the child." 750 ILCS 45/14(a)(1) (West 1992). Section 14(a)(1),
as amended, also states that "[i]n determining custody *** the
court shall apply the relevant standards of [the Marriage Act]."
750 ILCS 45/14(a)(1) (West 1994) (as amended by Pub. Act 88-538,
10, effective January 1, 1995 (1994 Ill. Laws 154, 158-59)).
In Ligon v. Williams, 264 Ill. App. 3d 701, 709, 637 N.E.2d 633, 639 (1994), the court stated that in proceedings under
the Parentage Act, courts are "bound to consider custody
determinations *** following the statutory guidelines in the
[Marriage Act]." The language in Ligon was dictum as that court
determined the question of custody was not before it because the
question was not raised by the pleadings in the circuit court. The
Ligon opinion cited as guidelines to be followed those found in
section 602 of the Marriage Act (750 ILCS 5/602 (West 1992)), which
provide for a custody determination to be made on the basis of the
best interests of the child involved. As Ligon was a dispute
between parents, the standing requirement of section 601(b)(2) of
the Marriage Act was not applicable.
The strongest reason why we hold that compliance with
section 601(b)(2) of the Marriage Act was required of the Gingers
here is the pervasive coverage given to section 601(b)(2) by the
supreme court in Kirchner. There the natural father of a child
born out of wedlock brought an original petition for writ of habeas
corpus in that court. The court granted leave for filing the
petition and after a hearing ordered the writ to issue. The
respondents were persons with whom the mother had placed the child.
The adoption of the child by those respondents had been set aside
on appeal because of deception victimizing the petitioner. In re
Petition of Doe, 159 Ill. 2d 347, 638 N.E.2d 181 (1994).
One of the basic reasons for allowing writ to issue in
Kirchner was the determination that the child was in the "physical
custody" of the father and thus the respondents lacked standing
under section 601(b)(2) of the Marriage Act to seek custody of the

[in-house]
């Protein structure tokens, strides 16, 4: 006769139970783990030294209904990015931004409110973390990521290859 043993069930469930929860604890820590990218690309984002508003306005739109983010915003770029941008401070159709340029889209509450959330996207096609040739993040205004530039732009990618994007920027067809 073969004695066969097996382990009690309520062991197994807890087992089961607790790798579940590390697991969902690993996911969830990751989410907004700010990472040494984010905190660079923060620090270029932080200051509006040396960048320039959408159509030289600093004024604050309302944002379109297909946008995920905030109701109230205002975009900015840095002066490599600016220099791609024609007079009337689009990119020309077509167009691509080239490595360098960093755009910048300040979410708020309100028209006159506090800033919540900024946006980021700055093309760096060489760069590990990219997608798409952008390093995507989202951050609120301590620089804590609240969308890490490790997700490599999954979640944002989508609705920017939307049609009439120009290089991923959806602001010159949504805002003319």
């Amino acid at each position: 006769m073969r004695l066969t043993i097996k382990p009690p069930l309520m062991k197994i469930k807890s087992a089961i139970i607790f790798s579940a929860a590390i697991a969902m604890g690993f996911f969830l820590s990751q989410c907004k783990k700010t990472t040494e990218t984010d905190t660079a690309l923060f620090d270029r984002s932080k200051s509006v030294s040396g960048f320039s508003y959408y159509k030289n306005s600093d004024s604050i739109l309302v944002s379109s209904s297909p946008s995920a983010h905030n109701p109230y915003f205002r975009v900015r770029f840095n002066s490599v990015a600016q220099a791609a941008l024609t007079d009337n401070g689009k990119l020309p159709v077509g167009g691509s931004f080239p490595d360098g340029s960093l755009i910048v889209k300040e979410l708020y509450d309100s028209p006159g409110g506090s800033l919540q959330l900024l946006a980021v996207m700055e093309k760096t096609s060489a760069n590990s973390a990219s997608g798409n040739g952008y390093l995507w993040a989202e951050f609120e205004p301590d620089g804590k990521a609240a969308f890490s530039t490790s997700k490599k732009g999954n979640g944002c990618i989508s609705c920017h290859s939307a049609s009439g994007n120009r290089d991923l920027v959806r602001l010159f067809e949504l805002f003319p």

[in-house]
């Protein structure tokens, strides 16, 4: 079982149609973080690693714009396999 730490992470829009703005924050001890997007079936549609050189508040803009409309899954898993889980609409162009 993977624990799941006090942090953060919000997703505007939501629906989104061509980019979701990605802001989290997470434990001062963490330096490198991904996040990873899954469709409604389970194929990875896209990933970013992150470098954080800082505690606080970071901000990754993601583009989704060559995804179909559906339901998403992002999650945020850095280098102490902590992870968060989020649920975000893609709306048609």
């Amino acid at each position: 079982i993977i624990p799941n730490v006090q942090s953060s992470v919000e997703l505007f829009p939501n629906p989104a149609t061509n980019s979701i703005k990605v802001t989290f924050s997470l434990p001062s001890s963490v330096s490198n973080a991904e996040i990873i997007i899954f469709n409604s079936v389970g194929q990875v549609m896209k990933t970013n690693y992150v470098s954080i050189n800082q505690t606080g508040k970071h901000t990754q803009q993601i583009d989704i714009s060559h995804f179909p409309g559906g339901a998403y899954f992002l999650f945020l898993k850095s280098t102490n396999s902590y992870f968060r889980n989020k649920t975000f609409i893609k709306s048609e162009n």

child. If lack of standing under section 601(b)(2) can prevent
nonparents from seeking to defend a habeas corpus action by seeking
custody, it should also defeat an assertion by a nonparent in a
request of a parent for custody in a suit under the Parentage Act.
Only a brief discussion is necessary on the question of
whether the provisions of section 601(b)(2) of the Marriage Act
apply to those seeking intervention in cases under the Parentage
Act as well as to the parties. That section does apply to those
who seek to intervene asking for custody in proceedings under the
Marriage Act just as it applies to original parties. In re
Marriage of Carey, 188 Ill. App. 3d 1040, 1046, 544 N.E.2d 1293,
1296 (1989); In re Marriage of Nicholas, 170 Ill. App. 3d 171, 176,
524 N.E.2d 728, 731 (1988). Logic requires a similar treatment in
cases under the Parentage Act.
We now turn to the question of whether F.Y. was in the
"physical custody" of petitioner at the time the Gingers filed
their petition to intervene, thus denying them standing to seek her
custody. Beginning with the case of In re Custody of Peterson, 112 Ill. 2d 48, 491 N.E.2d 1150 (1986), a special meaning has been
given to the phrase "physical custody." In Peterson, the child's
mother and father had divorced and, though both parents were found
to be fit to have custody, the mother was awarded custody, with the
father having visitation rights. Peterson, 112 Ill. 2d at 51, 491 N.E.2d at 1151.
In Peterson, the child and her mother lived with the
mother's parents, who assisted the mother in caring for the child
due to the mother's illness. The father lived nearby and exercised
his visitation rights two days per week. When the mother
eventually died of her illness, the grandparents petitioned for
custody under the Marriage Act. The supreme court ultimately held
that the circuit court properly dismissed the petition for lack of
standing under section 601(b)(2) of the Marriage Act and properly
granted custody to the father.
The Peterson court reasoned that as the mother had been
in constant physical custody of the child and the father had
reasonably exercised his rights of visitation, the father gained
physical custody of the child upon the mother's death thus barring
the grandparents from having standing to seek custody. Here,
neither natural parent has died but respondent's voluntary
relinquishment of parental rights is analogous to the death of the
mother in Peterson. Here, as in Peterson, the father has been